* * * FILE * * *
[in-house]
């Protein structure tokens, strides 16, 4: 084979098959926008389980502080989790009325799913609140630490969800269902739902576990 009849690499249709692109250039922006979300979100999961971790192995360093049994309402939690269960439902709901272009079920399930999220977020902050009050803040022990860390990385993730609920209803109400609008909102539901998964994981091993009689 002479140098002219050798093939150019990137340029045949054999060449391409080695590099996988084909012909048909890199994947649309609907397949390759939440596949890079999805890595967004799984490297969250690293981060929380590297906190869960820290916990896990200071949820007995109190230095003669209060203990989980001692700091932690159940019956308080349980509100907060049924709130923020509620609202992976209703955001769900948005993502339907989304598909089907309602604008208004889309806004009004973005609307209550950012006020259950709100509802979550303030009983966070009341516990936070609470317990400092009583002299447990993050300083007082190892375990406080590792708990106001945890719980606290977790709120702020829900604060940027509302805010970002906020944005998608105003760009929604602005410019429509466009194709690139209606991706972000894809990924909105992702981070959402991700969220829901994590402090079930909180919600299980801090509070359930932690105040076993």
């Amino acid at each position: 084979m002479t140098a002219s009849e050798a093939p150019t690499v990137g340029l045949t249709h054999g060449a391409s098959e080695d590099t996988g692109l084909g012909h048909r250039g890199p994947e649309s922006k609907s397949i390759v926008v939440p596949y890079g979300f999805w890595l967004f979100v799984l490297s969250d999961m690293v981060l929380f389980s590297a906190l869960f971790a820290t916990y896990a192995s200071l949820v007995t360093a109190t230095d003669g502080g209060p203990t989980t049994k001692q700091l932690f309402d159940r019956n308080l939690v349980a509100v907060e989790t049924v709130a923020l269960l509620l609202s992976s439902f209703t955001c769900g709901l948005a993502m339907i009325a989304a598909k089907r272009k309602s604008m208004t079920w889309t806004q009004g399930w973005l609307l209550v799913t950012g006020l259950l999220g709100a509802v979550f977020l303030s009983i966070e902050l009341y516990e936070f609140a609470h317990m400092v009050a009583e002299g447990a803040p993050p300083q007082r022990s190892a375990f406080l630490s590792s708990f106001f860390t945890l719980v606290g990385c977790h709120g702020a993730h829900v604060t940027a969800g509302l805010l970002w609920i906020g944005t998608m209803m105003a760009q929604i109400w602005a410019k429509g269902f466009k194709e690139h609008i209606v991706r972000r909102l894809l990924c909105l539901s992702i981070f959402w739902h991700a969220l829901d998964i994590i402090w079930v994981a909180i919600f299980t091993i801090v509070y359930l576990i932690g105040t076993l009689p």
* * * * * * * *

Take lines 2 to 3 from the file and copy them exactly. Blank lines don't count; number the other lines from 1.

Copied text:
């Protein structure tokens, strides 16, 4: 084979098959926008389980502080989790009325799913609140630490969800269902739902576990 009849690499249709692109250039922006979300979100999961971790192995360093049994309402939690269960439902709901272009079920399930999220977020902050009050803040022990860390990385993730609920209803109400609008909102539901998964994981091993009689 002479140098002219050798093939150019990137340029045949054999060449391409080695590099996988084909012909048909890199994947649309609907397949390759939440596949890079999805890595967004799984490297969250690293981060929380590297906190869960820290916990896990200071949820007995109190230095003669209060203990989980001692700091932690159940019956308080349980509100907060049924709130923020509620609202992976209703955001769900948005993502339907989304598909089907309602604008208004889309806004009004973005609307209550950012006020259950709100509802979550303030009983966070009341516990936070609470317990400092009583002299447990993050300083007082190892375990406080590792708990106001945890719980606290977790709120702020829900604060940027509302805010970002906020944005998608105003760009929604602005410019429509466009194709690139209606991706972000894809990924909105992702981070959402991700969220829901994590402090079930909180919600299980801090509070359930932690105040076993």
């Amino acid at each position: 084979m002479t140098a002219s009849e050798a093939p150019t690499v990137g340029l045949t249709h054999g060449a391409s098959e080695d590099t996988g692109l084909g012909h048909r250039g890199p994947e649309s922006k609907s397949i390759v926008v939440p596949y890079g979300f999805w890595l967004f979100v799984l490297s969250d999961m690293v981060l929380f389980s590297a906190l869960f971790a820290t916990y896990a192995s200071l949820v007995t360093a109190t230095d003669g502080g209060p203990t989980t049994k001692q700091l932690f309402d159940r019956n308080l939690v349980a509100v907060e989790t049924v709130a923020l269960l509620l609202s992976s439902f209703t955001c769900g709901l948005a993502m339907i009325a989304a598909k089907r272009k309602s604008m208004t079920w889309t806004q009004g399930w973005l609307l209550v799913t950012g006020l259950l999220g709100a509802v979550f977020l303030s009983i966070e902050l009341y516990e936070f609140a609470h317990m400092v009050a009583e002299g447990a803040p993050p300083q007082r022990s190892a375990f406080l630490s590792s708990f106001f860390t945890l719980v606290g990385c977790h709120g702020a993730h829900v604060t940027a969800g509302l805010l970002w609920i906020g944005t998608m209803m105003a760009q929604i109400w602005a410019k429509g269902f466009k194709e690139h609008i209606v991706r972000r909102l894809l990924c909105l539901s992702i981070f959402w739902h991700a969220l829901d998964i994590i402090w079930v994981a909180i919600f299980t091993i801090v509070y359930l576990i932690g105040t076993l009689p």